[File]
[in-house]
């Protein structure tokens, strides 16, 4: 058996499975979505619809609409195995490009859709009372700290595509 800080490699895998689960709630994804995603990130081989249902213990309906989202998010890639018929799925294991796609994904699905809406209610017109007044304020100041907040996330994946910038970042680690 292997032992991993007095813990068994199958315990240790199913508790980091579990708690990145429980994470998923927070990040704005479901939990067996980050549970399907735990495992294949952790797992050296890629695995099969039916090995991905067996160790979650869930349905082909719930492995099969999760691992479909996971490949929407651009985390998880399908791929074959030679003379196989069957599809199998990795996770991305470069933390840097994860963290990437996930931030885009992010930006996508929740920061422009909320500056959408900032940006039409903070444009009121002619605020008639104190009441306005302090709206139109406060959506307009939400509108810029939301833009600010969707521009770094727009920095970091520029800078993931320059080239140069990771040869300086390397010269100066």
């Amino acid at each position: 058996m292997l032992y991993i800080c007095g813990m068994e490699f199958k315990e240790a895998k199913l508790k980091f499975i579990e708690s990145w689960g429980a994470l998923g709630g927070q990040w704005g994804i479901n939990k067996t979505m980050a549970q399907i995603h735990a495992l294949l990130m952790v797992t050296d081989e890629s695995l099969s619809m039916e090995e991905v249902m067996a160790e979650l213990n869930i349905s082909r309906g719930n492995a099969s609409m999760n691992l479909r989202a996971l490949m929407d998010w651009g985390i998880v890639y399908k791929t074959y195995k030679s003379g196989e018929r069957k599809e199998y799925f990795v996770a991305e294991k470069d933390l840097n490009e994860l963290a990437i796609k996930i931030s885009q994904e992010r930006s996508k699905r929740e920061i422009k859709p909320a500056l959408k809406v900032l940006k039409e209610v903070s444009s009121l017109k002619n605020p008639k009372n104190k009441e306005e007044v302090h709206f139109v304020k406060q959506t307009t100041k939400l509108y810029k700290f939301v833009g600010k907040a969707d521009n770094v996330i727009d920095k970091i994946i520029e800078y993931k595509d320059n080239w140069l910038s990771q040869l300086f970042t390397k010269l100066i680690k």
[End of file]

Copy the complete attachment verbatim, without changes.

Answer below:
[in-house]
């Protein structure tokens, strides 16, 4: 058996499975979505619809609409195995490009859709009372700290595509 800080490699895998689960709630994804995603990130081989249902213990309906989202998010890639018929799925294991796609994904699905809406209610017109007044304020100041907040996330994946910038970042680690 292997032992991993007095813990068994199958315990240790199913508790980091579990708690990145429980994470998923927070990040704005479901939990067996980050549970399907735990495992294949952790797992050296890629695995099969039916090995991905067996160790979650869930349905082909719930492995099969999760691992479909996971490949929407651009985390998880399908791929074959030679003379196989069957599809199998990795996770991305470069933390840097994860963290990437996930931030885009992010930006996508929740920061422009909320500056959408900032940006039409903070444009009121002619605020008639104190009441306005302090709206139109406060959506307009939400509108810029939301833009600010969707521009770094727009920095970091520029800078993931320059080239140069990771040869300086390397010269100066």
């Amino acid at each position: 058996m292997l032992y991993i800080c007095g813990m068994e490699f199958k315990e240790a895998k199913l508790k980091f499975i579990e708690s990145w689960g429980a994470l998923g709630g927070q990040w704005g994804i479901n939990k067996t979505m980050a549970q399907i995603h735990a495992l294949l990130m952790v797992t050296d081989e890629s695995l099969s619809m039916e090995e991905v249902m067996a160790e979650l213990n869930i349905s082909r309906g719930n492995a099969s609409m999760n691992l479909r989202a996971l490949m929407d998010w651009g985390i998880v890639y399908k791929t074959y195995k030679s003379g196989e018929r069957k599809e199998y799925f990795v996770a991305e294991k470069d933390l840097n490009e994860l963290a990437i796609k996930i931030s885009q994904e992010r930006s996508k699905r929740e920061i422009k859709p909320a500056l959408k809406v900032l940006k039409e209610v903070s444009s009121l017109k002619n605020p008639k009372n104190k009441e306005e007044v302090h709206f139109v304020k406060q959506t307009t100041k939400l509108y810029k700290f939301v833009g600010k907040a969707d521009n770094v996330i727009d920095k970091i994946i520029e800078y993931k595509d320059n080239w140069l910038s990771q040869l300086f970042t390397k010269l100066i680690k």